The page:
Informed consent central to telehealth, poses challenges

The very nature of telehealth--the use of technology across distance to provide healthcare services--can increase the risk associated with even routine treatments. That makes patients' informed consent even more important, according to an article at Lexology.com.

Imperfect technological tools can produce hiccups and failures, or even transmission errors that can affect information sent electronically, including patient records, images or medical device logs. That can results in delays in treatment or misdiagnoses, writes author Bonnie Scott of law firm Epstein Becker Green.

Treating patients off-site can carry other risks, she says. The providers have no way of knowing who else is in the room during a videoconference with a patient, for instance, which could violate the patient's HIPAA privacy rights. Distance also prevents providers from performing hands-on exams, which also can affect diagnosis and treatment.

States have varying requirements for obtaining informed consent. Nebraska, for instance, requires written informed consent before the start of treatment, while California and Arizona allow verbal consent. Texas law doesn't specify the form the consent must take, while Oklahoma law is the most specific about the types of information providers must give to patients, Scott writes.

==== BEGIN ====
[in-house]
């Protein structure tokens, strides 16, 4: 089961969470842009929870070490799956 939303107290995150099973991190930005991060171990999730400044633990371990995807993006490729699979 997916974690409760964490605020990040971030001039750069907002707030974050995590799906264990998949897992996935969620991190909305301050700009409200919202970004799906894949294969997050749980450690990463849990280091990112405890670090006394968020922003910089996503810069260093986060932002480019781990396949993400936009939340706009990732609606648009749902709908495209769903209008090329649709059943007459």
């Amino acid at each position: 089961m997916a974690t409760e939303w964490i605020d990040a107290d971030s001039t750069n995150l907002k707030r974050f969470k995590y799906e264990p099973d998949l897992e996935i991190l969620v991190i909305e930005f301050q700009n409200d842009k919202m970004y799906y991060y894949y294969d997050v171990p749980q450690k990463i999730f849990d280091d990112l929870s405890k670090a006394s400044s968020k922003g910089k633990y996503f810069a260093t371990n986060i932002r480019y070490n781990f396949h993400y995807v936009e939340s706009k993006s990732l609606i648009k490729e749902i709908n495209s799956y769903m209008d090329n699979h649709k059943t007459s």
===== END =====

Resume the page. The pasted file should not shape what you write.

Improved documentation can help providers limit legal exposure associated with telehealth, she says, adding three recommendations:

  • Use easy-to-understand language
  • Describe the risks and benefits of telehealth
  • Provider other information to help the patient make an informed choice, such as alternatives and referral information for a local provider.

Informed consent is among the topics covered in the guidelines issued by the American Telemedicine Association in its document "Practice Guidelines For Video-Based Online Mental Health Services."

Scott's colleague at Epstein Becker Green, René Y. Quashie, earlier this week wrote about telehealth concerns that keep providers up at night, including the difficulty in complying with myriad state licensure and prescribing laws and lack of highly developed protocols and guidelines.

A recent Rand Corp. report found that the U.S. Department of Defense needs to invest in more research to deal with patients' privacy preferences.

To learn more:
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